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Hearing Aids vs. Cochlear Implants

Which Hearing Loss Treatment Is Right for You?

By Morgan deBlecourt June 07, 2019
Hearing Ads vs Cochlear Implants

Both hearing aids and cochlear implants help people with hearing loss to communicate better. Hearing aids do not require surgery and are best suited for people with less severe hearing loss and fair speech understanding. Cochlear implants require surgery and are best suited for people with more severe hearing loss and poor speech understanding.

According to Duke audiologist Alexa Hornik, AuD, a thorough evaluation will determine which option is best for you. Use this reference guide to compare hearing aids to cochlear implants.

  Hearing Aids Cochlear Implants
Radio Analogy All you need is to fine-tune your radio station and turn up the volume.  Your radio receiver is damaged and sounds like static; turning up the volume will only make the static louder. You need a new radio.
Extent and Type of Hearing Loss Hearing loss is mild to profound.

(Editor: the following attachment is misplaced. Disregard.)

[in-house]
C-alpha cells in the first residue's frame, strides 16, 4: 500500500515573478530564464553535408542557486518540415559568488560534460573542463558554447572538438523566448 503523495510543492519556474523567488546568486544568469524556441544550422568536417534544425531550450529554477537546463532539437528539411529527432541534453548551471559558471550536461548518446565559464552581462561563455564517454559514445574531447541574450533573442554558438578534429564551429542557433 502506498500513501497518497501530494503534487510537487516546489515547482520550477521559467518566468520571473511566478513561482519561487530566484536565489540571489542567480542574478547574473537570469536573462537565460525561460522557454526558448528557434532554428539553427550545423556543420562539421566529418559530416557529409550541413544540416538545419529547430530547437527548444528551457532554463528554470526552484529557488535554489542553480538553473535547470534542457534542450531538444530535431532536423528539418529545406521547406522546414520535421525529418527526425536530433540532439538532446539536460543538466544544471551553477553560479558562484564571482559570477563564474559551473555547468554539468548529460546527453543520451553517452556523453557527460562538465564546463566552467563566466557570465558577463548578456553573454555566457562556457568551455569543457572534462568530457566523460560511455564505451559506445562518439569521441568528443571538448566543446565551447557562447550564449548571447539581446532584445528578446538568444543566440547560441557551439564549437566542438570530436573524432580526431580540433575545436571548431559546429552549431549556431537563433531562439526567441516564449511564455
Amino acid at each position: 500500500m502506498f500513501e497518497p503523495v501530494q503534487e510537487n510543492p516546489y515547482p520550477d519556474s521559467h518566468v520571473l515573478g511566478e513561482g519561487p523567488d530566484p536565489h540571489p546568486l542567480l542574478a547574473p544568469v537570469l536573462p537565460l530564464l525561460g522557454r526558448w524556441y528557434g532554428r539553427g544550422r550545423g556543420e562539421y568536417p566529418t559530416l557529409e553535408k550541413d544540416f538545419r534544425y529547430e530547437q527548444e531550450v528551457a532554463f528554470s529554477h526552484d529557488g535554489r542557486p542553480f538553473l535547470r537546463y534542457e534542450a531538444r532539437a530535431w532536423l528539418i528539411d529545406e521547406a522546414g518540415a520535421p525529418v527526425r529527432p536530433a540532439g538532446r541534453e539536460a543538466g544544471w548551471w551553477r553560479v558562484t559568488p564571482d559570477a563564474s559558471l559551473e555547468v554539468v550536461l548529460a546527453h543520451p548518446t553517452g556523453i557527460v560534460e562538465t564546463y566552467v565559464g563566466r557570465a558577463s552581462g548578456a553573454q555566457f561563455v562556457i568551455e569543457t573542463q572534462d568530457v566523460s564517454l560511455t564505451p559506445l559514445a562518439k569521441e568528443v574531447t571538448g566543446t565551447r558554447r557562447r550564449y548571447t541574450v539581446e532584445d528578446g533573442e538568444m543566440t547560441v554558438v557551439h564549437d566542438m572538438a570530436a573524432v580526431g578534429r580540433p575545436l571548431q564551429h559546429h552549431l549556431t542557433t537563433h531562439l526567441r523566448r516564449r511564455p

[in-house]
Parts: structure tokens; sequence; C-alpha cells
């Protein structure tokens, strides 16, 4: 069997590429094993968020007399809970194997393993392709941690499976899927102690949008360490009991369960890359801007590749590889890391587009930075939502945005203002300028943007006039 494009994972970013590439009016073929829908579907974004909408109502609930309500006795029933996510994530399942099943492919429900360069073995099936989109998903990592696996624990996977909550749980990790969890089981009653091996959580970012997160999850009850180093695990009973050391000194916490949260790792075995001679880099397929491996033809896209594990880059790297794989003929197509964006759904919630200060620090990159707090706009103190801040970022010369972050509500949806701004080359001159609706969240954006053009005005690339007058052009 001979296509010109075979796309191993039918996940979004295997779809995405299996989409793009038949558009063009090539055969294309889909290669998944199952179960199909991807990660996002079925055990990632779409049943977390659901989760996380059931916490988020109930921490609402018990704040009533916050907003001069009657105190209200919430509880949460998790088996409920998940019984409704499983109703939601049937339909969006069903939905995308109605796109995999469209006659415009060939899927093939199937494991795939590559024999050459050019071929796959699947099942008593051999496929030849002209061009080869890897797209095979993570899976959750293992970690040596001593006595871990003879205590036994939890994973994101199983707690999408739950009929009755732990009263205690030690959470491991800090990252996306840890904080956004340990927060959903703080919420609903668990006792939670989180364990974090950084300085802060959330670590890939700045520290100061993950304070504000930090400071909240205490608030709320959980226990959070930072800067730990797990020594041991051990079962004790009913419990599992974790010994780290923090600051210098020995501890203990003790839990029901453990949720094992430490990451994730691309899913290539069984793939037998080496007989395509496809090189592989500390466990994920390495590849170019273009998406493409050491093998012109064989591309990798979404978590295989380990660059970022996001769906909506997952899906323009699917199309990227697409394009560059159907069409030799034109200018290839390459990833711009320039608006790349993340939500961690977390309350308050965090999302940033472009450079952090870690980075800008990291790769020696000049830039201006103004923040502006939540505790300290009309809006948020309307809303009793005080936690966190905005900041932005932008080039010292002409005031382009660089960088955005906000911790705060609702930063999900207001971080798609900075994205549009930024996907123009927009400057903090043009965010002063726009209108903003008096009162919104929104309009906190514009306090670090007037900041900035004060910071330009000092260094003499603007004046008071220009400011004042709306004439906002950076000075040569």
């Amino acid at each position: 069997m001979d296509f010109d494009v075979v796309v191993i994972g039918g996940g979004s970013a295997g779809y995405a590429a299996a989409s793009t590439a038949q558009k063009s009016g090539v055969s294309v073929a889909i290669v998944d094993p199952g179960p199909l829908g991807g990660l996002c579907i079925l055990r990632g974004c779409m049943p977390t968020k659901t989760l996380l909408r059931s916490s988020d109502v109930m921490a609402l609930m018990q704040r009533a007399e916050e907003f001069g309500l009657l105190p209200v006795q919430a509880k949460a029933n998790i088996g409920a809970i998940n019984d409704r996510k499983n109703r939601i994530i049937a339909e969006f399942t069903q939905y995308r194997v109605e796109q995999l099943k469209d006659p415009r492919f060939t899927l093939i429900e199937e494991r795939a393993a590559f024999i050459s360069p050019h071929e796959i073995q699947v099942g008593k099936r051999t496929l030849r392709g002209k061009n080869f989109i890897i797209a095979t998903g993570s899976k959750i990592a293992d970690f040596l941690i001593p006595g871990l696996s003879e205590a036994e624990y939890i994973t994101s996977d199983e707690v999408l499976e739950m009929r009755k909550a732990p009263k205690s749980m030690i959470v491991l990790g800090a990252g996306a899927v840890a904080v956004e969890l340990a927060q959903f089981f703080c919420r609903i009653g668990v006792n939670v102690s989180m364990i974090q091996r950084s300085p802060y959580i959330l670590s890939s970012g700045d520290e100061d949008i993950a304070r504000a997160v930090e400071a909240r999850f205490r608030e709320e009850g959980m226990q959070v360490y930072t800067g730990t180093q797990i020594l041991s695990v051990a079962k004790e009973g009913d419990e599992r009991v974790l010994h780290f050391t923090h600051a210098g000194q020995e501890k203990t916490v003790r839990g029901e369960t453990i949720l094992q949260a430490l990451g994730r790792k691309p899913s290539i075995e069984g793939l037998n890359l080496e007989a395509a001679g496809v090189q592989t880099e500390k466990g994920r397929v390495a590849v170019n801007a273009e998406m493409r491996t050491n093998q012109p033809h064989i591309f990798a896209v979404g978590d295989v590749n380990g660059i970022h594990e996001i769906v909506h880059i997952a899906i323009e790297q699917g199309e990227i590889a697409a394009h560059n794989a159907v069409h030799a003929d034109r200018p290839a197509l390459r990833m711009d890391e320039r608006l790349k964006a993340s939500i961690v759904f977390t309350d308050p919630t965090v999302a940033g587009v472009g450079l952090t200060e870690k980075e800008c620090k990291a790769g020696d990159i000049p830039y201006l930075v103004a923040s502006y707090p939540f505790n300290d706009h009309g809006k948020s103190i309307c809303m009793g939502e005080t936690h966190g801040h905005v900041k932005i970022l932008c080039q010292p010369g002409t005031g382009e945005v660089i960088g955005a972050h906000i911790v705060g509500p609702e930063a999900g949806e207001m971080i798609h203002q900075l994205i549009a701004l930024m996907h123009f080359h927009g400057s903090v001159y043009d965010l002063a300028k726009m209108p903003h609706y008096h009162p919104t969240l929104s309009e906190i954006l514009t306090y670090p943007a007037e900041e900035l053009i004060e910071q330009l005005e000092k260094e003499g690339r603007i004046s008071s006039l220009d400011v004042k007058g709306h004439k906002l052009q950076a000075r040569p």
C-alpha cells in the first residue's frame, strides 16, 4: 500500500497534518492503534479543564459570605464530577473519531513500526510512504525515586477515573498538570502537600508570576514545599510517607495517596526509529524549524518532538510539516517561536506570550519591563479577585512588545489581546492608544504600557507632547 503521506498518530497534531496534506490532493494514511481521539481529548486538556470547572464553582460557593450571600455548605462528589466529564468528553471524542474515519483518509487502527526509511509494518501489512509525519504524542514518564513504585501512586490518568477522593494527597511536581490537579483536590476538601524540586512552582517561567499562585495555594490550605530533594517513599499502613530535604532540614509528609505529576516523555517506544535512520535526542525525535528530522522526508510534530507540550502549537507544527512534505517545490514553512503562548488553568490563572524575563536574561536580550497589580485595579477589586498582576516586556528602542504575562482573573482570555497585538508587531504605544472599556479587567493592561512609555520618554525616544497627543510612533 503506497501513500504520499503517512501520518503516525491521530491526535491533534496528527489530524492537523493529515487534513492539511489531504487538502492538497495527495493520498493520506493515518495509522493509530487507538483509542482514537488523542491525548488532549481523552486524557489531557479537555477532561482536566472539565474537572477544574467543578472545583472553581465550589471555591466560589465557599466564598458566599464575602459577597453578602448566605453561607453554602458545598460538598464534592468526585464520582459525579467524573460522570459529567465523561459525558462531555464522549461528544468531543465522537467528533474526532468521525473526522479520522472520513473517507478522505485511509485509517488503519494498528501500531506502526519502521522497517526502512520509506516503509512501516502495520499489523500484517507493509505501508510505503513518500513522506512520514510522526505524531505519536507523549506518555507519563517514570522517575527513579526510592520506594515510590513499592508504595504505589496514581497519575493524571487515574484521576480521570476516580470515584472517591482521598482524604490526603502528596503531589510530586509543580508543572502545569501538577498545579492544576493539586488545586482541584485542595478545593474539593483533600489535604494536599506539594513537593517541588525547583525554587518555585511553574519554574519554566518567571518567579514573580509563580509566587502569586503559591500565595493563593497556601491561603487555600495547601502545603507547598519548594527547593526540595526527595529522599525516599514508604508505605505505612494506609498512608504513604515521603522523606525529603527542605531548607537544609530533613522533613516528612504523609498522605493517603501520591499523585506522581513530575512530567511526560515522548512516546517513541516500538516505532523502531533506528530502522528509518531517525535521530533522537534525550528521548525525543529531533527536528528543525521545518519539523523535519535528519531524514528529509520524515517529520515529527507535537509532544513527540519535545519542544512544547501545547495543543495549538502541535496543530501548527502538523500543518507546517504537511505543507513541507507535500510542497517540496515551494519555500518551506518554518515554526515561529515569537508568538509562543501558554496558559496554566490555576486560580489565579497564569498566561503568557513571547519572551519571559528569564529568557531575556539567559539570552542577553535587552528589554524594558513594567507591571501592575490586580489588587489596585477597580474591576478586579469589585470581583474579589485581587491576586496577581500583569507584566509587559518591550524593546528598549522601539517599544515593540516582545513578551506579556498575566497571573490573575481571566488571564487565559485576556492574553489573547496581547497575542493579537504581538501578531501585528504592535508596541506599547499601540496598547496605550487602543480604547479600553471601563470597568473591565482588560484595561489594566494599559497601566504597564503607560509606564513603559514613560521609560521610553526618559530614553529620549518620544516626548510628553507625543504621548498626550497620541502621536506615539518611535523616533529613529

Your type of hearing loss is either "conductive," meaning it stems from your outer or middle ear, or "sensorineural," meaning it stems from your inner ear or hearing nerve.
Hearing loss is moderate to profound.
Your type of hearing loss is called "sensorineural," meaning it stems from your inner ear or hearing nerve.
Speech Understanding Excellent to fair/poor -- you are able to understand approximately 50% or more of spoken words during testing. Fair to poor -- you are able to understand approximately 50% or less of spoken words during testing.
What the Devices
Do and How They Do It
Hearing aids amplify acoustic sound generally and/or by specific frequencies. A cochlear implant device allows you to hear in a different way. This is called electrical stimulation. A surgically placed implant bypasses your inner ear. It translates acoustic sound into electrical signals. It sends the signals directly to the hearing nerve and then on to the brain.
Timing Generally, it takes approximately two weeks or less for you to adapt to hearing aids. Generally, it takes approximately 6 to 12+ months for you to adapt to a cochlear implant.
Surgery Required? No. Yes -- outpatient surgery under general anesthesia.
Risk Little to none. Low to moderate risk, because of the surgical aspect.
Age Limit No upper age limit. No upper age limit.
Cost & Insurance $3,400 - $6,000 for a pair. Some insurance plans cover the cost. $60,000 - $100,000+ per implant. Most insurance plans cover the majority or all of the cost.
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